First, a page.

The perspective matters! Multisensory integration in ego-centric reference frames determines full-body ownership.

Petkova VI, Khoshnevis M, Ehrsson HH - Front Psychol (2011)

Introspective and objective evidences from the three experiments. (A) Experiment #1: The participants rated the illusion-related questions significantly higher than the control questions; this difference was significantly greater when the mannequin's body was perceived from the first person perspective (i.e., significant interaction of the main factors “Perspective” vs. “Question type”). Dark bars represent the ratings in the first person perspective and light bars represent the ratings in the third person perspective respectively. The error bars indicate standard errors. (B) Experiment #2: The threat-evoked increase in the skin conductance responses (SCR) was significant only in the condition in which the participant observed the synchronized visuo-tactile stimulation from the first person perspective. The error bars indicate standard errors. (C) Experiment #3: The full-body illusion can be evoked without the help of HMDs and video-technology. The specific threat-evoked increase in the SCR when the body was observed from the first person perspective again emphasizes the importance of this visual perspective for the mechanism of attributing a body to oneself. The error bars indicate standard errors.
© Copyright Policy - open-access
Related In: Results  -  Collection

License
Show All Figures
getmorefigures.php?uid=PMC3108400&req=5

Figure 3: Introspective and objective evidences from the three experiments. (A) Experiment #1: The participants rated the illusion-related questions significantly higher than the control questions; this difference was significantly greater when the mannequin's body was perceived from the first person perspective (i.e., significant interaction of the main factors “Perspective” vs. “Question type”). Dark bars represent the ratings in the first person perspective and light bars represent the ratings in the third person perspective respectively. The error bars indicate standard errors. (B) Experiment #2: The threat-evoked increase in the skin conductance responses (SCR) was significant only in the condition in which the participant observed the synchronized visuo-tactile stimulation from the first person perspective. The error bars indicate standard errors. (C) Experiment #3: The full-body illusion can be evoked without the help of HMDs and video-technology. The specific threat-evoked increase in the SCR when the body was observed from the first person perspective again emphasizes the importance of this visual perspective for the mechanism of attributing a body to oneself. The error bars indicate standard errors.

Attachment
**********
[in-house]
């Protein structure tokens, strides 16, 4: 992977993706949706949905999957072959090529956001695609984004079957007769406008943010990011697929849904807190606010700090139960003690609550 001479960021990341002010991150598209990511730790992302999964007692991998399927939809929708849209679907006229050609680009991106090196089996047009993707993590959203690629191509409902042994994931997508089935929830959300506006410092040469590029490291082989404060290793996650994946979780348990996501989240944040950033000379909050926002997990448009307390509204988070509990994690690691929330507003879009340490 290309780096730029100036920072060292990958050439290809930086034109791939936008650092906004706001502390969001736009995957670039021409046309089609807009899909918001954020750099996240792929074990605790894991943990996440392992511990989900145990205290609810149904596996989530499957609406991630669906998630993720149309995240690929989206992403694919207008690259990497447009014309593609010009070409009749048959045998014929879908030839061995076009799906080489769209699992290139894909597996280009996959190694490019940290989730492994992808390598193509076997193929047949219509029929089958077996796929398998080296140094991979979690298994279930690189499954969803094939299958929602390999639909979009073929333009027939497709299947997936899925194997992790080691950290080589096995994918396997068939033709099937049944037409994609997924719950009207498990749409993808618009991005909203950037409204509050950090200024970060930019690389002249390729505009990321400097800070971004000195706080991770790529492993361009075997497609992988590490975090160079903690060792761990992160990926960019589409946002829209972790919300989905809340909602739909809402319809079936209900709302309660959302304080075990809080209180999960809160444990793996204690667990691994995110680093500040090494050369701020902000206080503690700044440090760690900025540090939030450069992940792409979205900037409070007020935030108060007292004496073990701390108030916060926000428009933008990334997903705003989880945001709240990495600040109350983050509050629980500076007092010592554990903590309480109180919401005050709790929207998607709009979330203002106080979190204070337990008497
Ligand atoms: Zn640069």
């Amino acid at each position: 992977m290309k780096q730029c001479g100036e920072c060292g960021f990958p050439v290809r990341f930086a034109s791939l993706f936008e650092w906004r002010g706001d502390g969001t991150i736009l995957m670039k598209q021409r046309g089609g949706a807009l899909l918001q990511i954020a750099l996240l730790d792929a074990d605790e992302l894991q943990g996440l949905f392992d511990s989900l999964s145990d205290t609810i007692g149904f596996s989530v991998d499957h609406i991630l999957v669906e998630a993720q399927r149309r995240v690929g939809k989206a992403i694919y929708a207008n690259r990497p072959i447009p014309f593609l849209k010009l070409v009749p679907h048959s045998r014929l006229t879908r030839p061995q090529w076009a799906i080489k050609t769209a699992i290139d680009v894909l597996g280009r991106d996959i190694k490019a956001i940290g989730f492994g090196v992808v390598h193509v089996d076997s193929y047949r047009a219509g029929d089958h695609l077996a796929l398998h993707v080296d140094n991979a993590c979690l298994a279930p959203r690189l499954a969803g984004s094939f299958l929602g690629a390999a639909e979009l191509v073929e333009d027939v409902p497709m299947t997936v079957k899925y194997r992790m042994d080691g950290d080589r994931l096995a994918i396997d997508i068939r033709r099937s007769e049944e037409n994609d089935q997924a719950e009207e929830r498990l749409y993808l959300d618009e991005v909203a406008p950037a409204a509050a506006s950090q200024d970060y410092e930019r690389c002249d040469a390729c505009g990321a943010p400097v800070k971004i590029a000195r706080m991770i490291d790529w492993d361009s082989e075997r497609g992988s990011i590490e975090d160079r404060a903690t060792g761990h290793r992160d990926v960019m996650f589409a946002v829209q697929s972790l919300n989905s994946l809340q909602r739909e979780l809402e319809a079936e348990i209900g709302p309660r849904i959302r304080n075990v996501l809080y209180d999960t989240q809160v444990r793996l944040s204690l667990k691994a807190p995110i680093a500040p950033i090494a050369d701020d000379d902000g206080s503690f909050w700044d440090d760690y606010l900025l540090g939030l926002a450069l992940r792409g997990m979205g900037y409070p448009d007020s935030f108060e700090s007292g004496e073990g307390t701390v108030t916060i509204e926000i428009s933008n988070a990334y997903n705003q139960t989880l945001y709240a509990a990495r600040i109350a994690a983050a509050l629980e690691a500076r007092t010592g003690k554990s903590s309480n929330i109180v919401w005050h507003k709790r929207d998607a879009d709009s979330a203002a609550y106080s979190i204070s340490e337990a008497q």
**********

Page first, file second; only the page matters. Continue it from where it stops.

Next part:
Mentions: The experiment consisted of two conditions, each of which lasted for 2 min. The order of the conditions was balanced across the participants. In the condition corresponding to the 1PP, the participant was asked to tilt his head downward as if to look at his own body while actually looking through the HMDs at the body of mannequin #1 at a location and orientation similar to the participant's own body. In the second condition, referred to as the 3PP condition, the participant was asked to position his head as if to look forward toward the body of a person standing just opposite him. In the HMDs, the participant saw the body of mannequin #2 facing him at a distance of 75 cm. In both conditions the experimenter used two plastic rods to apply the same number of synchronized strokes on the right lateral parts of the mannequin's abdomen and the participant's abdomen. After each condition, the participants were asked to complete a questionnaire, in which they had to affirm or deny nine possible perceptual effects using a seven-point Likert scale (Figure 3A).

Bottom Line: Recent advances in experimental science have made it possible to investigate the perceptual processes involved in generating a sense of owning an entire body.Here we investigate the fundamental question of the reference frames used in the process of attributing an entire body to the self.This demonstrates that the multisensory integration processes producing the sense of corporeal self operates in an ego-centric reference frame.

View Article: PubMed Central - PubMed

Affiliation: Brain, Body and Self Laboratory, Department of Neuroscience, Karolinska Institutet Stockholm, Sweden.

ABSTRACT
Recent advances in experimental science have made it possible to investigate the perceptual processes involved in generating a sense of owning an entire body. This is achieved by full-body ownership illusions which make use of specific patterns of visual and somatic stimuli integration. Here we investigate the fundamental question of the reference frames used in the process of attributing an entire body to the self. We quantified the strength of the body-swap illusion in conditions where the participants were observing this artificial body from the perspective of the first or third person. Consistent results from subjective reports and physiological recordings show that the first person visual perspective is critical for the induction of this full-body ownership illusion. This demonstrates that the multisensory integration processes producing the sense of corporeal self operates in an ego-centric reference frame.

No MeSH data available.


Related in: MedlinePlus